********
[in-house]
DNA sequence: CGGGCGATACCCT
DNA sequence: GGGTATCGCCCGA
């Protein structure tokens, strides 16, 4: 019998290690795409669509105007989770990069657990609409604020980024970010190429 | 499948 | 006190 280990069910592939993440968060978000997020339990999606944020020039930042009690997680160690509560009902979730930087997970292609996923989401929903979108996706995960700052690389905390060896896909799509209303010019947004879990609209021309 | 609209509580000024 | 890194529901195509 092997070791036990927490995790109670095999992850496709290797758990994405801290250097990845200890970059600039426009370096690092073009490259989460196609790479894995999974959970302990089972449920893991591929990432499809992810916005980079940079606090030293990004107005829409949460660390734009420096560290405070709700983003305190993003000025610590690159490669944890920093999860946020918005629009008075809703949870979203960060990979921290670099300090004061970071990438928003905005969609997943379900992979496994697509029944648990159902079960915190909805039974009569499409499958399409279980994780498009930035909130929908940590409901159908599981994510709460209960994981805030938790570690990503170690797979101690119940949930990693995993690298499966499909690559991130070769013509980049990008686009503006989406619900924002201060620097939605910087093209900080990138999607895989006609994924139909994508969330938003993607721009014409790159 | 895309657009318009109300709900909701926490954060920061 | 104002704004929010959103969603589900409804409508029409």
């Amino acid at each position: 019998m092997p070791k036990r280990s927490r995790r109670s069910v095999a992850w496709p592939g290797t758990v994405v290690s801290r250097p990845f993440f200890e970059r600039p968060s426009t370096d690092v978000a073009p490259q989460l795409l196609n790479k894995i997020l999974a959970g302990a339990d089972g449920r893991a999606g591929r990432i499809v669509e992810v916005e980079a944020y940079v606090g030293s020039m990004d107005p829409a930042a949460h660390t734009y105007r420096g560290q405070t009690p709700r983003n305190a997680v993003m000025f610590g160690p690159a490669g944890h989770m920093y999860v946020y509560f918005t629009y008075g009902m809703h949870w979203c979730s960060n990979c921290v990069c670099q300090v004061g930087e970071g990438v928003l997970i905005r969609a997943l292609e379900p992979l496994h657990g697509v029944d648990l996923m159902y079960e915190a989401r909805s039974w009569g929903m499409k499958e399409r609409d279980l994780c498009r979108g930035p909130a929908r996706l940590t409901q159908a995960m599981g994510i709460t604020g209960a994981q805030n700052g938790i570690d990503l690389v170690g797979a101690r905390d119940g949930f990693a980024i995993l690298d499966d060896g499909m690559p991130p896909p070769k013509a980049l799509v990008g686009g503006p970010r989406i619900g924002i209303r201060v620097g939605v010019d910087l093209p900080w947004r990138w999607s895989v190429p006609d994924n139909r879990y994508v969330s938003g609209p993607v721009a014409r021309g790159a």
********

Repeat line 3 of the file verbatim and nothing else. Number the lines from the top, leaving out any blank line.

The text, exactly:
DNA sequence: GGGTATCGCCCGA